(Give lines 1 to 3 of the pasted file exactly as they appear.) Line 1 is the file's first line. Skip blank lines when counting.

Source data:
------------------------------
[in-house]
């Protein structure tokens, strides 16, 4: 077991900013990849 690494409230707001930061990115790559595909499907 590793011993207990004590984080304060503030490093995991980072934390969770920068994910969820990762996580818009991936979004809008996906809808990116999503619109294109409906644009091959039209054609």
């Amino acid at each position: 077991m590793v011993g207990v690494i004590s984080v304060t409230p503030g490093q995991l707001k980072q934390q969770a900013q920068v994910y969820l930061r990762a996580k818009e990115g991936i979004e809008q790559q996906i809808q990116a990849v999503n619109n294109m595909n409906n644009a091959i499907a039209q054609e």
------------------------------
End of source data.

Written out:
[in-house]
């Protein structure tokens, strides 16, 4: 077991900013990849 690494409230707001930061990115790559595909499907 590793011993207990004590984080304060503030490093995991980072934390969770920068994910969820990762996580818009991936979004809008996906809808990116999503619109294109409906644009091959039209054609």
């Amino acid at each position: 077991m590793v011993g207990v690494i004590s984080v304060t409230p503030g490093q995991l707001k980072q934390q969770a900013q920068v994910y969820l930061r990762a996580k818009e990115g991936i979004e809008q790559q996906i809808q990116a990849v999503n619109n294109m595909n409906n644009a091959i499907a039209q054609e």